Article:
Basement Waterproofing Case Studies: Waterproofing a Basement After a DIY Fail

Friday, June 16th, 2017 by Amanda Waldmann


When we have a major weather event, the office is often inundated with calls, and customers can get frustrated when we have to schedule their appointment a few weeks out. Or maybe they just do some googling after they first schedule an appointment and are inundated with the amount of questionable DIY fixes they find for water problems. Regardless, it isn’t uncommon to have a customer call and cancel their appointment, stating that they’ve fixed the problem themselves. Inevitably, though, we always hear from them again.


That was the case with this customer in Battle Creek. There was water coming up through the basement floor in parts of their partially finished basement, so they scheduled an appointment last summer. Within a few days, though, the appointment was canceled because they’d fixed it themselves.


Or so they thought.


We heard from them again this spring when the DIY fix had failed and water was once again coming up through the floor. They understood now that basement waterproofing isn’t really an amateur sport, and they wanted the problem taken care of permanently.



The basement had a sump pump, but it wasn’t very strong, and a sump pump is only useful if the water has a way to get to it. In the case of hydrostatic pressure (which is what causes water to seep in through the floor), water can rise through any part of the floor and unless there’s a major slope to the basement, might not ever make it to the pump. Instead, it will sit and cause problems by raising the ambient moisture content in the air.


The first point of order was installing our WaterGuard below-floor drainage system around the perimeter of the basement. This allows water to flow into the system at any point and be funneled to the sump pump. Speaking of which, we added a TripleSafe next to the existing pump to add power with three motors and a battery backup, which guarantees the pump will keep working even in a power outage (like those caused by storms...which cause floods). The WaterGuard is tied directly into the sump pump, taking the reliance on gravity out of the equation and ensuring water will get to the TripleSafe and be discharged outside.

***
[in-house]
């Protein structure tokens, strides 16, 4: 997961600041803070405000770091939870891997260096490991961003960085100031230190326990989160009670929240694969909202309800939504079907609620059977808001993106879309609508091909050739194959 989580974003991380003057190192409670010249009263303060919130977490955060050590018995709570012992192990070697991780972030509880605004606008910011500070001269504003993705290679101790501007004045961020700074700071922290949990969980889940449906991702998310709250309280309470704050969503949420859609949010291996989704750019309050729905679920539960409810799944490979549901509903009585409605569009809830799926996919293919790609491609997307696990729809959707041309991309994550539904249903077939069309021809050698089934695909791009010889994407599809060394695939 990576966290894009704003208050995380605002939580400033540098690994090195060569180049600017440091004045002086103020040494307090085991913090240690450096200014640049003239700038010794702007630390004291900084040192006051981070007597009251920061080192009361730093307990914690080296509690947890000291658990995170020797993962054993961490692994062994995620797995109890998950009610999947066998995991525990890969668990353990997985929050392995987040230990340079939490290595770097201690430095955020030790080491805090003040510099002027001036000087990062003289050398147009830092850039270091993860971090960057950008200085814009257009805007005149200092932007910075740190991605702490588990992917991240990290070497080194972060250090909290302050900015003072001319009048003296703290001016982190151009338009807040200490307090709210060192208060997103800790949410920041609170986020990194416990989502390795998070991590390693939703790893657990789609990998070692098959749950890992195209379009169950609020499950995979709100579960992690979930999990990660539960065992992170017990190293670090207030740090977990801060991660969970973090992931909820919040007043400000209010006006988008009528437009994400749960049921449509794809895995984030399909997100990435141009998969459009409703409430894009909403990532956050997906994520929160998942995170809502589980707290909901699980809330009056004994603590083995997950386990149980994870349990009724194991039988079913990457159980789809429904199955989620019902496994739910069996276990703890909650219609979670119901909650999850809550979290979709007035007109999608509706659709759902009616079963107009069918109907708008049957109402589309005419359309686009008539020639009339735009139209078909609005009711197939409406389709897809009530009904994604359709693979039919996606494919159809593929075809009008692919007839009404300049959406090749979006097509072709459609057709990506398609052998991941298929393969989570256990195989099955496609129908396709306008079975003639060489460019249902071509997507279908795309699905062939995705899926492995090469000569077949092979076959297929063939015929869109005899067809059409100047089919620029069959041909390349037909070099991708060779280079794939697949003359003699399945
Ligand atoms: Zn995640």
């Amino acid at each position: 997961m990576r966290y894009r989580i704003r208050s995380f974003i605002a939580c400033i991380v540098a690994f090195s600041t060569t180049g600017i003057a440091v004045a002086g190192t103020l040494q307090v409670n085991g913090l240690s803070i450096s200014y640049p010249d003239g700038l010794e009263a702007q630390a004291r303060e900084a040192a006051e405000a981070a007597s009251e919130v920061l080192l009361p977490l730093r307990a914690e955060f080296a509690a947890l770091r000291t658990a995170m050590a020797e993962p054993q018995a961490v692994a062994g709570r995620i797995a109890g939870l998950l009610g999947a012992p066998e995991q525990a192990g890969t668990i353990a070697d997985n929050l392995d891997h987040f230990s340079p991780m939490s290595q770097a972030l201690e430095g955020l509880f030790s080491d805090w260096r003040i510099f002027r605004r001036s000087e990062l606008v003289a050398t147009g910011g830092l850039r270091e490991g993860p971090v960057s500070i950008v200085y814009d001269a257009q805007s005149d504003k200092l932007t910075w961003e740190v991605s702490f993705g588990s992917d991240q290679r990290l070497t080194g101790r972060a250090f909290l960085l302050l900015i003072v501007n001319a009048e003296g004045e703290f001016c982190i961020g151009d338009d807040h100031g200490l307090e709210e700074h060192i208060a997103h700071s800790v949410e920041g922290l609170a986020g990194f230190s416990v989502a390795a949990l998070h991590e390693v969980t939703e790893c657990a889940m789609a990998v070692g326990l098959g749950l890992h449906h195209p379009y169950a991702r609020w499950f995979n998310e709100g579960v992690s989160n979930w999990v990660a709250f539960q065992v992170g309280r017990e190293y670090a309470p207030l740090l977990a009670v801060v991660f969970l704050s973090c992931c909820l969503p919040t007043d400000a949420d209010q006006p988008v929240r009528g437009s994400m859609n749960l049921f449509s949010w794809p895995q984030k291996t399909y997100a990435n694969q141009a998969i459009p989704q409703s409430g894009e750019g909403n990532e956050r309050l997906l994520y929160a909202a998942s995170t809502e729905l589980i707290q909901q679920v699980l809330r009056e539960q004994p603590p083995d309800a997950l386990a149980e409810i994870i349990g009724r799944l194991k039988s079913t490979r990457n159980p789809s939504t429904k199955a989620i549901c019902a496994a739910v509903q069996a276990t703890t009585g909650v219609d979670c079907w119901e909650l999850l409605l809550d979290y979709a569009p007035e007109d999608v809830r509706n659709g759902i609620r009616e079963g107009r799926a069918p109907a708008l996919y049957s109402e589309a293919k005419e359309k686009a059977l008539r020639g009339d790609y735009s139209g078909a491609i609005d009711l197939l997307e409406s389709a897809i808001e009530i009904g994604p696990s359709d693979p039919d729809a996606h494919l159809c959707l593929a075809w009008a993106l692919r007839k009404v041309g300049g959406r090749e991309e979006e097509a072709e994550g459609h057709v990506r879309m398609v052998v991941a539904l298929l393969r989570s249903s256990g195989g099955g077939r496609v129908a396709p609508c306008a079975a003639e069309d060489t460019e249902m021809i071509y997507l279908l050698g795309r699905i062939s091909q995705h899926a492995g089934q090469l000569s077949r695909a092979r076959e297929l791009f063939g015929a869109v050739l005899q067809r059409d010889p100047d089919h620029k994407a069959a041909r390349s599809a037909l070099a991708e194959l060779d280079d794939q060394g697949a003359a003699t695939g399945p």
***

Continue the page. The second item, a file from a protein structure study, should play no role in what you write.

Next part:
On the discharge line, we installed IceGuard. This will prevent backups in the winter that can occur in the event of a frozen line, which is common in rough Michigan winters. The grated cover provides an escape route of sorts, so if water hits a blockage in the line it’ll simply spray out rather than backing up into the basement, which would cause flooding. We also installed a Lawnscape outlet on the end of the line; this allowed us to bury the discharge line by creating an outlet that lays flush with the ground and doesn’t allow clogging. Burying the discharge line eliminates the eyesore of the line in the yard, but also removes a trip hazard and landscaping headache (have you ever tried to mow the lawn around one of these?)


While it’s tempting to try and handle a problem yourself, it’s rare (if not impossible) for these solutions to work. Water is stronger than any kind of sealant on the market and has to be controlled rather than eliminated. By installing a basic perimeter system and powerful sump pump, this basement will be kept dry from now on.


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Ayers Basement Systems
2505 S. Waverly Hwy
Lansing, MI 48911
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